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Ask Dr. Mike: What Are the Latest Theories on ALS?

Here you'll find the answers to a wealth of health and wellness questions posed by Healthy Talk fans.

Listen in because what you know helps ensure healthy choices you can live with. Today on Healthy Talk, you wanted to know:

What are the latest theories on ALS?

ALS, often referred to as Lou Gehrig's disease, is a rare disorder that affects a person's nerves and muscles, leading to paralysis and death within a few years.

Most theories suggest a viral infection or an autoimmune disease as the cause of ALS. However, there have been a few other theories that have come up within the past decade, including a genetic mutation that allows build-up of free radicals, damaging your neurons and your genes.

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RadioMD Presents:Healthy Talk | Original Air Date: May 28, 2015

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DR. MIKE: So, a listener named Mary sent me an email and said,

"I just watched the movie The Theory of Everything about Stephen Hawking. I was just curious about what causes ALS."

All right. So, we're going to look...So, I'm going to use this as an opportunity to talk a little bit about Amyotrophic Lateral Sclerosis or Lou Gehrig's disease, ALS, and, again, focusing more on what we think are the current causes. It's a motor neuron disease. It's really affecting the nerve to muscle junction.

It breaks it down. There's muscle wasting. It becomes hard to swallow. It can even affect the respiratory muscles and it's just this progressive disease. Once there's a diagnosis of ALS, the prognosis is quite poor, even still today, two to five years is the expected life expectancy. Once somebody, unfortunately, is diagnosed with ALS, the treatments have gotten a little bit better. We're able to extend life a little bit and there's some new stuff there but the focus here, for Mary, is on what are the causes of ALS.

I saw the movie too, great movie, incredible acting. I forget who that actor is that played Stephen. I mean, incredible acting but they didn't really get into the disease itself it was definitely more about Dr. Hawking's life, his work and how ALS was affecting all that but it wasn't about ALS too much. So let's get into this, Mary.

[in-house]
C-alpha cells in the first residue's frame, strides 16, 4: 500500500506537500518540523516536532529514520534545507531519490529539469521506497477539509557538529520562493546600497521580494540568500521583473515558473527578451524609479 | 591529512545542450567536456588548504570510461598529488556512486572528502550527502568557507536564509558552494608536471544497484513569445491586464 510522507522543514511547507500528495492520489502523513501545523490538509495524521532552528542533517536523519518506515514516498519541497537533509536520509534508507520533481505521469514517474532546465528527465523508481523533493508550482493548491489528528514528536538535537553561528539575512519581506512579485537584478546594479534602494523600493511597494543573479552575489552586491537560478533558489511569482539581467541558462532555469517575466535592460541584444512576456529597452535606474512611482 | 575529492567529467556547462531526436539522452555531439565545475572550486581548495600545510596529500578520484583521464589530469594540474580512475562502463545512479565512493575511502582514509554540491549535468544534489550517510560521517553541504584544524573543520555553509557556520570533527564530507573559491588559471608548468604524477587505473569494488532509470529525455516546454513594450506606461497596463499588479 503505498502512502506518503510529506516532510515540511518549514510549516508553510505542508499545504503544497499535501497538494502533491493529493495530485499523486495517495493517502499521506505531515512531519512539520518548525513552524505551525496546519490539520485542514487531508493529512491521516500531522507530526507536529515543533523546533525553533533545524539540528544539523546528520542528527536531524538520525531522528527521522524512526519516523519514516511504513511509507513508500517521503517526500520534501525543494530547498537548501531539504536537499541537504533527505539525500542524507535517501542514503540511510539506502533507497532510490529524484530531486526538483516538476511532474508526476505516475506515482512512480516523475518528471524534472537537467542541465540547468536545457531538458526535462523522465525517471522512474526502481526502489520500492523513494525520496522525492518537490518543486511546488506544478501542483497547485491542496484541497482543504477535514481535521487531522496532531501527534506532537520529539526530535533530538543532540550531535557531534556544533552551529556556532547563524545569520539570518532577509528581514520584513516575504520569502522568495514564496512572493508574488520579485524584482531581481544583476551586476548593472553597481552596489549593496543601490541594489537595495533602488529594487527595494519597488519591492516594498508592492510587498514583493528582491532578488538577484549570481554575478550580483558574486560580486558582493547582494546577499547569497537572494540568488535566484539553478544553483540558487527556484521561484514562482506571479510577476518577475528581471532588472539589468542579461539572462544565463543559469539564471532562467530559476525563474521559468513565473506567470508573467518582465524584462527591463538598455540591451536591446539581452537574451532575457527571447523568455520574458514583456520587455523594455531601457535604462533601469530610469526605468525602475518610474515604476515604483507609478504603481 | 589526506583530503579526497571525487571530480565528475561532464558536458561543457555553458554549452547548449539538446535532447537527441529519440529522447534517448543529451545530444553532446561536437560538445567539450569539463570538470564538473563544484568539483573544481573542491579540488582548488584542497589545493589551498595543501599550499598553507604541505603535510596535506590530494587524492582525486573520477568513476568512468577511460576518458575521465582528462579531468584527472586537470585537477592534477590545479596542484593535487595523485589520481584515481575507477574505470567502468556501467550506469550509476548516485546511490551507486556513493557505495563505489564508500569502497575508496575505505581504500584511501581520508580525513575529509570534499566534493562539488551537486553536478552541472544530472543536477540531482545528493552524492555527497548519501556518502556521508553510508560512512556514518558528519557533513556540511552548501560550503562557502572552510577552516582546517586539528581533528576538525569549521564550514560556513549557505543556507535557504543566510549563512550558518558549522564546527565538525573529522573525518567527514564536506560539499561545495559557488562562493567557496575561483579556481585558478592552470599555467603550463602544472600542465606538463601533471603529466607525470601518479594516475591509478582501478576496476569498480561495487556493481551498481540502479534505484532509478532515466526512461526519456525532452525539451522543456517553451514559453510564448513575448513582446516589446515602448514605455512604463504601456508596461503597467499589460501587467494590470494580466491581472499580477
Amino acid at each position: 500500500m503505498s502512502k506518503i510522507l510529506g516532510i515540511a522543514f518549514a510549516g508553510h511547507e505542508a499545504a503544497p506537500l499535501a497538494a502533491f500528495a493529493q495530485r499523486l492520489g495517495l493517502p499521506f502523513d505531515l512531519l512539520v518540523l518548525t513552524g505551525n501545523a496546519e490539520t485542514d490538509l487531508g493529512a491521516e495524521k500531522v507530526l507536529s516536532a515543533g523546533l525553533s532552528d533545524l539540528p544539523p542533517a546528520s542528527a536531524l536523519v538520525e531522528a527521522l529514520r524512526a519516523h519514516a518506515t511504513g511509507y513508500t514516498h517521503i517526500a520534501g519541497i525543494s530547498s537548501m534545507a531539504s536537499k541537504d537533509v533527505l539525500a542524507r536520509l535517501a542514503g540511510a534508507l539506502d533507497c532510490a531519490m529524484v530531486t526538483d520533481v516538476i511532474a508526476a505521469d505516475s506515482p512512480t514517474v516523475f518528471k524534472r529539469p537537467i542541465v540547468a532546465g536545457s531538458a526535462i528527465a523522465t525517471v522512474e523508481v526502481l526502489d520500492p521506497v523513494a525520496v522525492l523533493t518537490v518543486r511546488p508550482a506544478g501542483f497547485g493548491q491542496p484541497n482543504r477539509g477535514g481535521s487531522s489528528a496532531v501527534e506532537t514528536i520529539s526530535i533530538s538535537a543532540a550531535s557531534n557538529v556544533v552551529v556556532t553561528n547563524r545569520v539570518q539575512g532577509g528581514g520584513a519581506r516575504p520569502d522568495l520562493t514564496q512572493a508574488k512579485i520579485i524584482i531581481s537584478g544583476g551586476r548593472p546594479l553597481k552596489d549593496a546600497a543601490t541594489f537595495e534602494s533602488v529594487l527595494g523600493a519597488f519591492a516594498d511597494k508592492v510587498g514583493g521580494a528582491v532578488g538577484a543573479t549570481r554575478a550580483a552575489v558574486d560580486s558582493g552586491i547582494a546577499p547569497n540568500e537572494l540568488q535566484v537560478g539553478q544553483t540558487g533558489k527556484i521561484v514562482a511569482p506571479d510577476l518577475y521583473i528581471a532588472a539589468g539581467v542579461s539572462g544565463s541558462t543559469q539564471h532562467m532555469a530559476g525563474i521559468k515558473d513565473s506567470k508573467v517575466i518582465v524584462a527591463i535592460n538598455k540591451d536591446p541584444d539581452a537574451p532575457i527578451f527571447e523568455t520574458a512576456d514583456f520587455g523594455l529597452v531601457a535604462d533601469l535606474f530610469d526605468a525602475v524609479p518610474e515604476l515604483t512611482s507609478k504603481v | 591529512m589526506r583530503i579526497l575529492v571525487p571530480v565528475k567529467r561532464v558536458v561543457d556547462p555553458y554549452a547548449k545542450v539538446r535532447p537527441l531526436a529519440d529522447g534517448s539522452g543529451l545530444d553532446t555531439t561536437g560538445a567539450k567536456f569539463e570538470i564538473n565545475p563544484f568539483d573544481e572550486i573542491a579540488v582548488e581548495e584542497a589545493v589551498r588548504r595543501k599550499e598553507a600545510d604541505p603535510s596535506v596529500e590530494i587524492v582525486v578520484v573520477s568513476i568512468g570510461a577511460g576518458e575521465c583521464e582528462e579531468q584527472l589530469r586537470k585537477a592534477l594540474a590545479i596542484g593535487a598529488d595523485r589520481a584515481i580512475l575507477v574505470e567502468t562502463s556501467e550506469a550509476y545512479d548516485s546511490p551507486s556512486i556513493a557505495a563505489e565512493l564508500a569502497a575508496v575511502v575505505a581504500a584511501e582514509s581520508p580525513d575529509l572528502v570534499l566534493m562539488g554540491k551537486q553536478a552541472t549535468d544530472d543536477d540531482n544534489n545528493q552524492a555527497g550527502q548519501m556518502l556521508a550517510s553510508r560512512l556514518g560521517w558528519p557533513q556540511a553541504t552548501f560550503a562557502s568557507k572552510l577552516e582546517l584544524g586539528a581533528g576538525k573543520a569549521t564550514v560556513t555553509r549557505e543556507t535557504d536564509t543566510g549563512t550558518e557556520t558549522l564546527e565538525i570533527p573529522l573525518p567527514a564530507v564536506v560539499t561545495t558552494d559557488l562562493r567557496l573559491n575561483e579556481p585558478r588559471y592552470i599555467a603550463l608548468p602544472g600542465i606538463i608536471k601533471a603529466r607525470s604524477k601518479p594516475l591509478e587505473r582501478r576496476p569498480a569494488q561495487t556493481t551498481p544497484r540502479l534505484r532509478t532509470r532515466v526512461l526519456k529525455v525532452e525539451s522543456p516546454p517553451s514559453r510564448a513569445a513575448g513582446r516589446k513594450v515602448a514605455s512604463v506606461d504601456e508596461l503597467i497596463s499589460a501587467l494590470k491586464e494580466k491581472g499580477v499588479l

What are the latest theories? We don't know what exactly causes ALS. It's still a mystery. I think when I first learned about it--and this is back in the early 90's--when I was in medical school and at the University of Texas in Dallas, most of the theories were centering around a post-viral infection and there was even some thought that maybe there's even an autoimmune component here.

So, you get this viral infection and your body over responds to the virus and there's what we call kind of like a cross reaction to normal receptors at that neuro muscular junction and your immune system starts to eat it up and but that hasn't really panned out all that much. I don't think there's been much headway in this post viral infection type theory. There are some other things, Mary, that have come up in the last, say, decade or so about the causes.

The first one is a genetic mutation and it's a genetic mutation in a gene called SOD1, S-O-D 1, and this gene's normal codes for very important enzyme called superoxide dismutase. So, SOD1 is a gene that codes, or makes, or produces superoxide dismutase. That enzyme SOD-- it's one of the most powerful antioxidants we have and it helps to control the superoxide free radicals that can form in the body just from normal metabolism and some of those superoxide pro-oxidant compounds are very damaging if they build up.

So, the theory is and, by the way, Mary, this theory about this mutation really began with a recognition that about 20% of all ALS cases have a family link. Out of those cases, the 20% that are familial, 2% have this SOD1 gene mutation. So, the theory is that maybe there's the SOD1 gene, which is very complex, that can have multiple mutations and what are called polymorphisms and that's leading to the inability to produce normal functioning superoxide dismutase which then leads to a buildup of oxidative stress.